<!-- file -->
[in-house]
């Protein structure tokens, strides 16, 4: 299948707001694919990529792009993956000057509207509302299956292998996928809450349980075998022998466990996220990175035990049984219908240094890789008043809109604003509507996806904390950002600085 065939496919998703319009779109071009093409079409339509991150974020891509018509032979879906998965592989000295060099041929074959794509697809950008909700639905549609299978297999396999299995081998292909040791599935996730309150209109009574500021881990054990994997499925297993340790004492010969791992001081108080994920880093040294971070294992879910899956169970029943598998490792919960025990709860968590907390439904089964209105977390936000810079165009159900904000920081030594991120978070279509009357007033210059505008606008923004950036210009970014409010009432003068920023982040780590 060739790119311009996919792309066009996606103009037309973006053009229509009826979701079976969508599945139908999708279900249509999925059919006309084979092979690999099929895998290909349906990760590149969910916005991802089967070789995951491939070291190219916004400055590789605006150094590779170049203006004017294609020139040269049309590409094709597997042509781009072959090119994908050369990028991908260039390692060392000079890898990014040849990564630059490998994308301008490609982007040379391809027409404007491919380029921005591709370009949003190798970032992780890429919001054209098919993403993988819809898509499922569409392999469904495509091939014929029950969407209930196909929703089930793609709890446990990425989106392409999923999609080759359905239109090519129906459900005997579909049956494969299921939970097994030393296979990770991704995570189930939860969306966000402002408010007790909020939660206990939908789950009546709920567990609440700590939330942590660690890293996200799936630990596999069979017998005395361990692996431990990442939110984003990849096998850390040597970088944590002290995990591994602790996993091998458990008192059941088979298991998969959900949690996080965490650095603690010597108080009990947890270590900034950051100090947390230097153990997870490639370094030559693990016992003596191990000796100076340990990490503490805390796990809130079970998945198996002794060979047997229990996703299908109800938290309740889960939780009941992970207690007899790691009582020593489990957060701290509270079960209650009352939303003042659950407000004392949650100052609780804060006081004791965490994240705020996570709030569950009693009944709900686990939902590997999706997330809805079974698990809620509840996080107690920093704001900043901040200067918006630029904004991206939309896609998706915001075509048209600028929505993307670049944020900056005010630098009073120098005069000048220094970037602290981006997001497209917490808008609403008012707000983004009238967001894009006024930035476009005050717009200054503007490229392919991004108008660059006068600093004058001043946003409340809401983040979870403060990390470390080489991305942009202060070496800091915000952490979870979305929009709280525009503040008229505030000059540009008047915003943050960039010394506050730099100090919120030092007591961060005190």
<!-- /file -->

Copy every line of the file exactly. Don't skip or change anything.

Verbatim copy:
[in-house]
């Protein structure tokens, strides 16, 4: 299948707001694919990529792009993956000057509207509302299956292998996928809450349980075998022998466990996220990175035990049984219908240094890789008043809109604003509507996806904390950002600085 065939496919998703319009779109071009093409079409339509991150974020891509018509032979879906998965592989000295060099041929074959794509697809950008909700639905549609299978297999396999299995081998292909040791599935996730309150209109009574500021881990054990994997499925297993340790004492010969791992001081108080994920880093040294971070294992879910899956169970029943598998490792919960025990709860968590907390439904089964209105977390936000810079165009159900904000920081030594991120978070279509009357007033210059505008606008923004950036210009970014409010009432003068920023982040780590 060739790119311009996919792309066009996606103009037309973006053009229509009826979701079976969508599945139908999708279900249509999925059919006309084979092979690999099929895998290909349906990760590149969910916005991802089967070789995951491939070291190219916004400055590789605006150094590779170049203006004017294609020139040269049309590409094709597997042509781009072959090119994908050369990028991908260039390692060392000079890898990014040849990564630059490998994308301008490609982007040379391809027409404007491919380029921005591709370009949003190798970032992780890429919001054209098919993403993988819809898509499922569409392999469904495509091939014929029950969407209930196909929703089930793609709890446990990425989106392409999923999609080759359905239109090519129906459900005997579909049956494969299921939970097994030393296979990770991704995570189930939860969306966000402002408010007790909020939660206990939908789950009546709920567990609440700590939330942590660690890293996200799936630990596999069979017998005395361990692996431990990442939110984003990849096998850390040597970088944590002290995990591994602790996993091998458990008192059941088979298991998969959900949690996080965490650095603690010597108080009990947890270590900034950051100090947390230097153990997870490639370094030559693990016992003596191990000796100076340990990490503490805390796990809130079970998945198996002794060979047997229990996703299908109800938290309740889960939780009941992970207690007899790691009582020593489990957060701290509270079960209650009352939303003042659950407000004392949650100052609780804060006081004791965490994240705020996570709030569950009693009944709900686990939902590997999706997330809805079974698990809620509840996080107690920093704001900043901040200067918006630029904004991206939309896609998706915001075509048209600028929505993307670049944020900056005010630098009073120098005069000048220094970037602290981006997001497209917490808008609403008012707000983004009238967001894009006024930035476009005050717009200054503007490229392919991004108008660059006068600093004058001043946003409340809401983040979870403060990390470390080489991305942009202060070496800091915000952490979870979305929009709280525009503040008229505030000059540009008047915003943050960039010394506050730099100090919120030092007591961060005190």